Alaska’s Eielson Air Force Base plans to build a microreactor at its site as early as 2027. The Defense Department is also gearing up to demonstrate a high-temperature gas reactor design at Idaho National Laboratory around the same timeframe.

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Microreactors are compact reactors that will be small enough to transport by truck and could help solve energy challenges in a number of areas.
Office of Nuclear Energy

Repowering Coal Sites with Nuclear 

The ADVANCE Act also enables the cleanup and reuse of brownfield sites, including retired or retiring coal plants.

Our analysis shows that hundreds of these coal sites could be converted into nuclear power plants to help keep high-paying jobs and economic opportunities in these energy communities.

The NRC will examine and streamline licensing processes for nuclear facilities at these sites and will also take into account the associated infrastructure as part of the process.

The NRC is currently reviewing TerraPower’s construction permit application to build its Natrium reactor near a retiring coal plant in Kemmerer, Wyoming.

If approved, it would be the first one issued by the NRC for a commercial non-light water reactor and will pave the way for other designs looking to do the same at similar brownfield sites.

Fueling the Future

Many of these new reactor designs will also require high-assay low-enriched uranium, known as HALEU, which is not yet commercially available in the United States.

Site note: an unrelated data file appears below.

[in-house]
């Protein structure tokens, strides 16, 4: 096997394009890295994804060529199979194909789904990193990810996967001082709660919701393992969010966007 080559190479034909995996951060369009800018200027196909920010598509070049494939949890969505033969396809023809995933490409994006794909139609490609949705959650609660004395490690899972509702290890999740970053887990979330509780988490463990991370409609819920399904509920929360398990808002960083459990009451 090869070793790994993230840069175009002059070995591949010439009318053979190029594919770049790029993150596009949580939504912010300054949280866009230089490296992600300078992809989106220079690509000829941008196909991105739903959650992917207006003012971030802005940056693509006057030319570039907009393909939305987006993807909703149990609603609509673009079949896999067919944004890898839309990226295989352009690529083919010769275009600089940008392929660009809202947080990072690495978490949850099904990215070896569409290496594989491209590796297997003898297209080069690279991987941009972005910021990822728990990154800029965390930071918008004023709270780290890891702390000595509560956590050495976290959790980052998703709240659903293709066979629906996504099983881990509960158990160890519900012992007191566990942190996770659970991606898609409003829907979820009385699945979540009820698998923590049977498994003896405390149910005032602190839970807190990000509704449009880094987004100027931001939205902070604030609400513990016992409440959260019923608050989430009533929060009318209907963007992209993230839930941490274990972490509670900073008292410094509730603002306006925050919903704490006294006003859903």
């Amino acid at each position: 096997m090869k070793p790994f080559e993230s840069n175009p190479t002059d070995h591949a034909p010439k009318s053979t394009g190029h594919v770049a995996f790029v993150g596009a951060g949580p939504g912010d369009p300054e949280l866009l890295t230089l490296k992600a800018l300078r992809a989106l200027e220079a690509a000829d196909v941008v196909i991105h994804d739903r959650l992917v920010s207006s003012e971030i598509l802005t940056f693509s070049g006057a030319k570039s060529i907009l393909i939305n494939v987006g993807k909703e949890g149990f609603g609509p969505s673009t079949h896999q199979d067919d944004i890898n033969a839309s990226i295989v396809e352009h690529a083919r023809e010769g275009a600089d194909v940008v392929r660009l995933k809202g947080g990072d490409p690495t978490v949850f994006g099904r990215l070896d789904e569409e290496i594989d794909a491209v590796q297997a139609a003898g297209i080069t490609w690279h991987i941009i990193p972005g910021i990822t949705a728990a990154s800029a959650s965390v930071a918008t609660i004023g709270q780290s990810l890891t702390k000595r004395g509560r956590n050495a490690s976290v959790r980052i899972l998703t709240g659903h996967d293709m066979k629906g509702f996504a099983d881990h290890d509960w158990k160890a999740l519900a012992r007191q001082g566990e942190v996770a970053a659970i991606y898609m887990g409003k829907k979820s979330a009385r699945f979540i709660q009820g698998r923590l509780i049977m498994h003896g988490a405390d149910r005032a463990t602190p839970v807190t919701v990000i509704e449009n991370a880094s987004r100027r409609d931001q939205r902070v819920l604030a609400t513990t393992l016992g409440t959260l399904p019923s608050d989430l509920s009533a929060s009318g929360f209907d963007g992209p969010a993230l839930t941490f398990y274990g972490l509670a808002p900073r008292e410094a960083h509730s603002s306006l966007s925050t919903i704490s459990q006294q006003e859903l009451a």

The Biden-Harris Administration has taken several steps to strengthen our domestic nuclear fuel supply chain and grow our domestic capabilities to produce low-enriched uranium, including HALEU.

The ADVANCE Act bill builds on this work and Congress’ recent ban on Russian uranium imports by also prohibiting certain fuel products made in China.

This move further strengthens our domestic nuclear fuel supply chain as we work to build up an adequate fuel supply for the United States and its allies.

DOE recently made up to $2.7 billion available to purchase low-enriched uranium from domestic sources to build capacity here in the states.

We also plan to award contracts this summer through our HALEU Availability Program to ensure there is enough material to support the development, demonstration, and deployment of new reactors.

Finally, we’ll continue working with the NRC to help develop, qualify, and license new fuel concepts such as accident tolerant fuels for the commercial fleet, along with TRISO fuels that can be used in future molten salt and high-temperature gas reactor designs.

Investing in America

Overall, this is yet another wave of momentum that the United States continues to ride to advance nuclear power under President Biden’s Investing in America agenda.

The ADVANCE Act, along with the historic investments and tax incentives provided by the Bipartisan Infrastructure Law and Inflation Reduction Act, have truly reenergized our domestic nuclear power sector and repositioned us as a global leader on the technology we first developed.

We’re excited to build on our established collaborations with the NRC to accelerate new reactor deployments in the United States and look forward to streamlining our efforts across the government to help build a new secure, clean energy economy that brings everyone along for the ride.

Let’s get to work!

Source: Office of Nuclear Energy